Stateside: Republican National Convention: Day 0
Republican National Convention: Day 0
My coach from Denver at the comfort stop in Ogallala, Nebraska, which is near Lake McConaughy. It’s a popular recreational area, as can be seen by the RV (which was towing a car) and the motor boat pulled up for gas. Super unleaded is $3.95 a gallon.
Radio stations in this part of the country tend to play either contemporary Christian or country music. One radio ad for Toyota pickup trucks features a guy’s voice mocking all those guys “with long hair who call themselves men and drive around in a station wagon with their toys strapped on top covered with stickers telling me to be politically correct. If they could just see how much (long list of realguy toys) and guns-yes, that’s right, I said guns—I can get in my Toyota pickup…. Get yourself a haircut and while you’re at it, have a wash and clean yourself up.”
On Saturday, as I rumbled across Colorado, Nebraska, and Iowa towards Minnesota on a 24-hour bus trip, I got an email from the Democratic National Committee inviting me to a 3 p.m. event the next day in Minneapolis. It was the media walk-through of the More of the Same Media Center which the DNC has set up across the street from the Excel Center in St. Paul, where the Republican National Convention is being held. There’d be drinks, food, speechifying from Minnesota Democratic elected officials and the Associate Chair of the Minnesota Democratic Farm Labor Party
On Sunday at noon, the DNC set out another email advising the media that “Each day of the Republican convention, Democrats will outline John McCain's promise of more of the same failed Bush policies at the DNC at the RNC's More of the Same Media Center -- conveniently located directly across the street from the Xcel Energy Center at 411 Main Street. Breakfast will begin at 8:30AM, with the news conference beginning at 9:15AM. The news conference will be made available to outlets around the country via satellite. Reporters who attend the morning briefing will also receive updated flash drives pre-loaded with information related to that day's theme and convention speakers.”
Well, that solved one mystery for me. For months, the Republican National Committee’s research arm has been sending out several emails a day entitled: They Said It! or In Case You Missed It, pouncing on any bit of negative news or opinion or mis-speaking on the part of the Democratic candidates. Since October 18, 2007, I’ve received nearly 600 of them. So where was the DNC response? Well, looks like they waited to target it on those flash drives they’d be handing out every day of the Republican Convention.
Then, at 1:33pm as I was on the transit bus headed to the 3 p.m. DNC event, I got an email from the Republican National Convention press office. They’d be holding an important press conference at-you guessed it!—3 p.m. to announce changes to the convention program on account of Hurricane Gustav’s heading towards New Orleans. By 1:52 p.m. I had an email from the DNC saying that “In light of the situation along the Gulf Coast, the DNC has canceled this afternoon’s Media Welcome reception in St. Paul. Our thoughts and prayers are with the families in the region.”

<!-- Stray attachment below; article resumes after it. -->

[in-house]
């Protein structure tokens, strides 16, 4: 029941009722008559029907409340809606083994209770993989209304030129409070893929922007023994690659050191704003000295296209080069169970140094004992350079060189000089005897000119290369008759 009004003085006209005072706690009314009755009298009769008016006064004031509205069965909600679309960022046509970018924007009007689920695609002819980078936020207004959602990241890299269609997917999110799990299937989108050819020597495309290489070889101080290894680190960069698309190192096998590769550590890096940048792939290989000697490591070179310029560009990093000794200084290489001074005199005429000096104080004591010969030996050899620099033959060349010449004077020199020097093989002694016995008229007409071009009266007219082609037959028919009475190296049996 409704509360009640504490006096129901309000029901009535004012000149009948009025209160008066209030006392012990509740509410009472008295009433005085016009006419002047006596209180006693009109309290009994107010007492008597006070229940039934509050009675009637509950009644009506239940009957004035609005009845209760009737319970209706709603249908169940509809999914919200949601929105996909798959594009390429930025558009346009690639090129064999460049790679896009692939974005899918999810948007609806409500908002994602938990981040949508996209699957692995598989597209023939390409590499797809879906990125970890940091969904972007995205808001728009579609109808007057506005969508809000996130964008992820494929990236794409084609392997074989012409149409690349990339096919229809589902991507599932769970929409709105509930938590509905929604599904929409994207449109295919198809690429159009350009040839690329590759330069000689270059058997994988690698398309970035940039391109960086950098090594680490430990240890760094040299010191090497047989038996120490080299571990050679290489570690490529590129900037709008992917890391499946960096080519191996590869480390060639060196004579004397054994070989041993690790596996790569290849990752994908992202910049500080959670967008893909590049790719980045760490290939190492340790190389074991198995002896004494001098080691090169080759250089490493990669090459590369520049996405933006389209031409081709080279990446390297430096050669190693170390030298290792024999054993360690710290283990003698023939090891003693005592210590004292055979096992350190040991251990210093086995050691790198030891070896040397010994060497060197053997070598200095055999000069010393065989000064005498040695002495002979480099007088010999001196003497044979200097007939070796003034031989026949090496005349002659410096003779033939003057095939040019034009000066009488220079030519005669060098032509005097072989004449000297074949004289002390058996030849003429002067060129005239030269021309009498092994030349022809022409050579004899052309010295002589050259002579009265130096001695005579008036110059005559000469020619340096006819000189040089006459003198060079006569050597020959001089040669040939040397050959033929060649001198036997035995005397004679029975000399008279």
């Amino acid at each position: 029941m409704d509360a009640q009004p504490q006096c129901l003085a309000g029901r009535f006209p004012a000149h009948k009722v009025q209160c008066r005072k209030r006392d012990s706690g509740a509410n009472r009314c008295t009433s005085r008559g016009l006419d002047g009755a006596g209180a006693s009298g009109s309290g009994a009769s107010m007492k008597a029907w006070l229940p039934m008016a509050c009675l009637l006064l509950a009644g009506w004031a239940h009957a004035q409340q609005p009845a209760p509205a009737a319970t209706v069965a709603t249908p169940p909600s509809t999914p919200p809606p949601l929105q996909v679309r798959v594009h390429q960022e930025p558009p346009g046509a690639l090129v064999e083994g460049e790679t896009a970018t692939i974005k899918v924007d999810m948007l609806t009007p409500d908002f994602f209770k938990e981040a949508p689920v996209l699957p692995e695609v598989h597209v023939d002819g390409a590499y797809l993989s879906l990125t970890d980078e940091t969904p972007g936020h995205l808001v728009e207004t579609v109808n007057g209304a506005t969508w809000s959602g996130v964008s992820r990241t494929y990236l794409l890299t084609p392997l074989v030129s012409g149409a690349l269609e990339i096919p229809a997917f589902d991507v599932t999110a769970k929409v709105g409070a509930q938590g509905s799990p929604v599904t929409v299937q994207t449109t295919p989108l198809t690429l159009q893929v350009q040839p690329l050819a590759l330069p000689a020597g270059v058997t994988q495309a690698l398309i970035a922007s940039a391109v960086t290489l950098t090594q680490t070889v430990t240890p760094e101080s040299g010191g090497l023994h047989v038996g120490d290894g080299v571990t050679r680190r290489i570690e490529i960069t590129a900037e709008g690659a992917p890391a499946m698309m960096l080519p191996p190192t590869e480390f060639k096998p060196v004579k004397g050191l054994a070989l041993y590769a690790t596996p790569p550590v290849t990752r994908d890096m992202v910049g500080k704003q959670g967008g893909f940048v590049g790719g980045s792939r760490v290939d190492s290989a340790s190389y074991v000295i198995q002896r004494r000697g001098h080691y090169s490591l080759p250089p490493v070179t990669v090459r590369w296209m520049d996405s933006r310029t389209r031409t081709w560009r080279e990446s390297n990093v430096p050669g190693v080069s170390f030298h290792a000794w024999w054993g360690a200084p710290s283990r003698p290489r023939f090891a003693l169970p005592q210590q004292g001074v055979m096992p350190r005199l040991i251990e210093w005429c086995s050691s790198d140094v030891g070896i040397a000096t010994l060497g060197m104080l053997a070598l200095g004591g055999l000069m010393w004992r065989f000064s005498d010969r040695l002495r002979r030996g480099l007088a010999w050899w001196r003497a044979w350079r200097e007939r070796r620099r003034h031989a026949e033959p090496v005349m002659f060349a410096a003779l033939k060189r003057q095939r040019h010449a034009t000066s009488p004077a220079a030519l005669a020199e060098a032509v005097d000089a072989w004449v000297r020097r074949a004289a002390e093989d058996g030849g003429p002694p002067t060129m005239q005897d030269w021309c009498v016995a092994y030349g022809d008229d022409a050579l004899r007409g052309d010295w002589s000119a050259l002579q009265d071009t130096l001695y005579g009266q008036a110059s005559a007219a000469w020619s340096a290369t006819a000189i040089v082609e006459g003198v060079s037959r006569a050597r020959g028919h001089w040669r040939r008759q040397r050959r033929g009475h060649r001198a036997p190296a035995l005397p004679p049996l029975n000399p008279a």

As everyone knows, the Republicans announced at that press conference that they wouldn’t be holding the events previously scheduled for the Convention, and by 5 p.m., the DNC had cancelled their planned breakfast briefing for Monday, September 1, the first day of the convention. Because I didn’t have my RNC press credential with me—not expecting when I set out on the bus at noon to be going anywhere other than the DNC More of the Same Media Welcome, I wasn’t able to get in to the press conference.
Instead, I sat on a park bench outside the Xcel Center chatting with locals Bill and Char Pearson. Bill said he usually voted Republican, but hadn’t in 2004 because he couldn’t stand what “the worst president this country has had in my lifetime—and I’m 67 years old” had done to the United States. When I asked him if the President and Vice President should be impeached, his answer was an unequivocal, Yes. “Cheney is the worst,” he said, “That man is evil.” Bill also lamented that Congress had an even lower approval rating than the President, saying that it made him truly “frightened” for this country that no one has any respect or confidence in the government.
Bill liked McCain’s choice of Sarah Palin because she’s an outdoors person, like him, and was impressed that she’d fought corrupt Republican officials in Alaska, but he wasn’t sure if she was a winning choice. Indeed, the above-the-fold story on the front page of newspapers at the comfort stops on my trip across the Great Plains on Saturday had all used the word “risk” in their headline.
It’s hot here in Minneapolis and also very muggy, and—as in Denver—streets are blocked off and riot police abound, respectively a source of frustration and fascination for local transit riders.
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